The more we thought about it, however, the more we liked the idea of a ramp for the mind. It is an apt metaphor for our approach. Our goals are aspirational. We want to improve our brains. We want to promote brain health and flourishing. These are not goals that are going to be achieved overnight. We cannot achieve these goals in a few quantum leaps forward. They will only be achieved through small, incremental steps that we take for the rest of our lives.
There is fascinating speculation about how the ancient Egyptians managed to build their massive pyramids without the benefit of modern mechanical technology. How did they manage to pile these massive stones on top of each other, layer upon layer, reaching ever higher towards the sky? The best guess is that they used ramps. The higher they need to get, the longer the ramp. In the same way, we believe that we can design better brains by building metaphorical ramps that alter our behavior on little step at a time. This approach requires no heroic leaps into the unknown. We are not asking you to transform yourselves into Olympic champions of the mind over night. Our approach asks you to take one “embarrassingly easy” step in the right direction. Then another. Then another.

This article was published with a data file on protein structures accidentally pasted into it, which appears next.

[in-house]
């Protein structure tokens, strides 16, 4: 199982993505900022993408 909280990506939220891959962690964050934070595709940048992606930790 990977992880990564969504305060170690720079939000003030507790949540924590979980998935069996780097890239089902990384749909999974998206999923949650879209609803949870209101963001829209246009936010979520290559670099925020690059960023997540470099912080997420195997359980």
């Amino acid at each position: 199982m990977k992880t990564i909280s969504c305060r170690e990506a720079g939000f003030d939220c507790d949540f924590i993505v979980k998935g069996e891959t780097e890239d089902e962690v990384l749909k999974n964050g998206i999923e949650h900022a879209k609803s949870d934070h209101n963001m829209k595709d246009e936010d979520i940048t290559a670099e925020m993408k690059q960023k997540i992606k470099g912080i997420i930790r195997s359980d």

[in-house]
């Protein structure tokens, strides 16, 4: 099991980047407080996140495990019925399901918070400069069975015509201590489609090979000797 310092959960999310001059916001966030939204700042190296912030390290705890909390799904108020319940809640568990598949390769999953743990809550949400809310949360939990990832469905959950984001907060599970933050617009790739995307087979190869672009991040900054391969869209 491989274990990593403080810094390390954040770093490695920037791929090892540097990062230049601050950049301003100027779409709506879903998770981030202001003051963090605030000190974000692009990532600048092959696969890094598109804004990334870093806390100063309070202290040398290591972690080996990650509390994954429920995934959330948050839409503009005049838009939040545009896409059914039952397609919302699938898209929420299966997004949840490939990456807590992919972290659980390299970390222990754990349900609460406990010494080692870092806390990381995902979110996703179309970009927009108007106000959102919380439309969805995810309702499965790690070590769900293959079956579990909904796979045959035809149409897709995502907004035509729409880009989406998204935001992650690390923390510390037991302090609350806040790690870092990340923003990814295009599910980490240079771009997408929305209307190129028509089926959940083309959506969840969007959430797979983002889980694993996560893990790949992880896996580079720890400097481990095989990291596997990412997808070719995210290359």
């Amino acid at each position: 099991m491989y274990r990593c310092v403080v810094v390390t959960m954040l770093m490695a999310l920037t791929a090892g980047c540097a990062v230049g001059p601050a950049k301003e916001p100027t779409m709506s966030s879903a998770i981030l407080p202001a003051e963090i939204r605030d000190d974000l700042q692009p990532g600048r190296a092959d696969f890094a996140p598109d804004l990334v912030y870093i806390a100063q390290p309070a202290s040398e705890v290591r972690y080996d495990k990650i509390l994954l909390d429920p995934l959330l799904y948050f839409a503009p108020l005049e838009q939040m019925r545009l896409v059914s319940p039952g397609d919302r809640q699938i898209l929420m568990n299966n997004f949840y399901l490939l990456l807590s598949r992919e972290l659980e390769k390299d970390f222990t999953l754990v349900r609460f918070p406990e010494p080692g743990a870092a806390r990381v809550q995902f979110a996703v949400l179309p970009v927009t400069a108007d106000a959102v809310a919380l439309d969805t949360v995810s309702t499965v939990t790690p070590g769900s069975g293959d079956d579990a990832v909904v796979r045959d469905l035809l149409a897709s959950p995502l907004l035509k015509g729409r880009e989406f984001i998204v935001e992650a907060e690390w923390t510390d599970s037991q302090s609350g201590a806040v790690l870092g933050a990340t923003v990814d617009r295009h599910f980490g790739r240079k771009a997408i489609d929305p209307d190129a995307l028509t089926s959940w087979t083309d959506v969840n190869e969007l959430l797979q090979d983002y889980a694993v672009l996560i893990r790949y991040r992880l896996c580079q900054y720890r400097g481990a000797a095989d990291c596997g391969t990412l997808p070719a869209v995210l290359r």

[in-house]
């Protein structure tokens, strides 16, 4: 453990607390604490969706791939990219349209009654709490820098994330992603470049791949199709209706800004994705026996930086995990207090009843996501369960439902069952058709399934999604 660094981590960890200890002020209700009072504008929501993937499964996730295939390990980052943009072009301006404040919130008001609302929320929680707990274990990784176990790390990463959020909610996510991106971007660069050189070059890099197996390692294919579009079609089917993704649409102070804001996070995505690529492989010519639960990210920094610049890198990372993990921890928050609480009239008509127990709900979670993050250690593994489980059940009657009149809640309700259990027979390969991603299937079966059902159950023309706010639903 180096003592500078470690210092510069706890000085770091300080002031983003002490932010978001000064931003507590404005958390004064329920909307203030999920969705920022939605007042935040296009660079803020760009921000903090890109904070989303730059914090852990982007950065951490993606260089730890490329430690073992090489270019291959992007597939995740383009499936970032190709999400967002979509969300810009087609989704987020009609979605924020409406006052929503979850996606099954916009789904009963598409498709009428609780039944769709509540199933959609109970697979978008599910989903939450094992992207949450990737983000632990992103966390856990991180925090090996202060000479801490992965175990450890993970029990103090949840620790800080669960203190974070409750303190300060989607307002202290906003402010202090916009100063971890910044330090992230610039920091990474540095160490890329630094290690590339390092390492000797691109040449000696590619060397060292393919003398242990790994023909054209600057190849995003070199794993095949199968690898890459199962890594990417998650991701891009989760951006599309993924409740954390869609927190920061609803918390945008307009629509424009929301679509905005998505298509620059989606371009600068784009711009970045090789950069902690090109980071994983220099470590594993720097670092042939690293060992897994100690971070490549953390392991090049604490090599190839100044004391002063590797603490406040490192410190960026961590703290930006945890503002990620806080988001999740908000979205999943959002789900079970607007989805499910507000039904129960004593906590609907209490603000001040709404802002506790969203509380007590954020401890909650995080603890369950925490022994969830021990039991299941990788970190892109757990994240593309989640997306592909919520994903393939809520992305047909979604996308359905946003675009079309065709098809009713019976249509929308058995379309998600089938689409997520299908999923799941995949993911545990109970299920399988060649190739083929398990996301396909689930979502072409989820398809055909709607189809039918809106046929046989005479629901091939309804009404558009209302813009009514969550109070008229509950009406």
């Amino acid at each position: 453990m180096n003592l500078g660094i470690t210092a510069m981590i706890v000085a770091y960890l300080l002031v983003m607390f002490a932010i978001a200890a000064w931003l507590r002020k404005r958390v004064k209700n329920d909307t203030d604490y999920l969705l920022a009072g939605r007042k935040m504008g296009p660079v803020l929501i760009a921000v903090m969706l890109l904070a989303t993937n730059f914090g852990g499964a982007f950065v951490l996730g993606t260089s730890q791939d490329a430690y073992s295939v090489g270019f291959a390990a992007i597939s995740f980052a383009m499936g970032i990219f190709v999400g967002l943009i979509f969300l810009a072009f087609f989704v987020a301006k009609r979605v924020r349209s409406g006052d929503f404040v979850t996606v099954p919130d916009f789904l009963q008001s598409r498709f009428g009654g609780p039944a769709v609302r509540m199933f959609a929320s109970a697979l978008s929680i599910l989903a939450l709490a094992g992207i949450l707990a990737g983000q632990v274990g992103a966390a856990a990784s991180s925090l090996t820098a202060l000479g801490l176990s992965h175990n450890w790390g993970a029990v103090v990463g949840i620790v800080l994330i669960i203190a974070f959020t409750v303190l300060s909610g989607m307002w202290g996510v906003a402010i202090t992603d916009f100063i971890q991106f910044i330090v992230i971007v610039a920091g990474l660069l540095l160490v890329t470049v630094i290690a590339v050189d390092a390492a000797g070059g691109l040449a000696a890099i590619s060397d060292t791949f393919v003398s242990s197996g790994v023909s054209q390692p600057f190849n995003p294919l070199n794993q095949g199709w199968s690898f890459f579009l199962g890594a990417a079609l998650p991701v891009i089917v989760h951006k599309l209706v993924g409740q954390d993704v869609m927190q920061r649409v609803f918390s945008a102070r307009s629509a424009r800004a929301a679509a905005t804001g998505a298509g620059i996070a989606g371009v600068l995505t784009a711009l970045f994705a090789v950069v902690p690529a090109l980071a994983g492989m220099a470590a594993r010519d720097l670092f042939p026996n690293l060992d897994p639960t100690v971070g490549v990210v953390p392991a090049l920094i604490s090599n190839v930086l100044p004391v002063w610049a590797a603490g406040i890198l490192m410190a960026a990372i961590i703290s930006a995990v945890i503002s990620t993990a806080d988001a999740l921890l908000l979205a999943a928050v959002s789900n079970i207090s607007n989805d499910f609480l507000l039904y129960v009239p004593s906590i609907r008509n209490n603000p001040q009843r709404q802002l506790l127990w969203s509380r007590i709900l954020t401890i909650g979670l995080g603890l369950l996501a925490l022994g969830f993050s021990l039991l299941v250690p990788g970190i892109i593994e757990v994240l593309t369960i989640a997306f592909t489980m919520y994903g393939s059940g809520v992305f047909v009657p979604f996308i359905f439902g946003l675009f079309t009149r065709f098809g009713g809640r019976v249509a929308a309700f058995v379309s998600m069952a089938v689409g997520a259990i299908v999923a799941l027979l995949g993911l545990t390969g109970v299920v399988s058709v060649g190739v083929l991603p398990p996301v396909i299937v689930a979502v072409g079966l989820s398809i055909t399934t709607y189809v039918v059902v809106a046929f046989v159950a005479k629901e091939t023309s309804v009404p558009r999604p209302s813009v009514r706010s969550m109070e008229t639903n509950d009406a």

The problem with the ramp theory for the construction of the Pyramids is that a single ramp that reached the highest point of the pyramids would have had to be so long that it would have been impractical. The actual solution may well have been a series of smaller ramps that worked their way up the inside of each wall of the pyramid. Rather than one endlessly long ramp, the pyramids may have been constructed by using a series of shorter, inter-connected ramps. In the same way, we believe that we can successfully design strategies to build better brains by using interconnected systems that move away from decline and suffering, and toward growth and flourishing, one simple step at a time.
Our path toward the Good Life, therefore, can be visualized as a long, leisurely climb up the MIND RAMP. On the lower end of the ramp is decline and suffering. At some point, as we leave suffering behind we get to a point on the ramp where we are languishing, not feeling bad, but also not feeling particularly good. As we pull ourselves out of the languishing stage we begin to experience more positive emotions, more meaning and purpose. We are finally on a path towards flourishing and wellbeing.
As indicated above, the full metaphor uses not one, but a series of interlocked ramps that reflect different aspects of the three domains of wellbeing, Health, Self and Others. We design better brains for ourselves by examining critical aspects of our own health, personal development and social interactions and make strategic decisions about changes that need to be made. In subsequent modules we will explore each of these areas in more detail.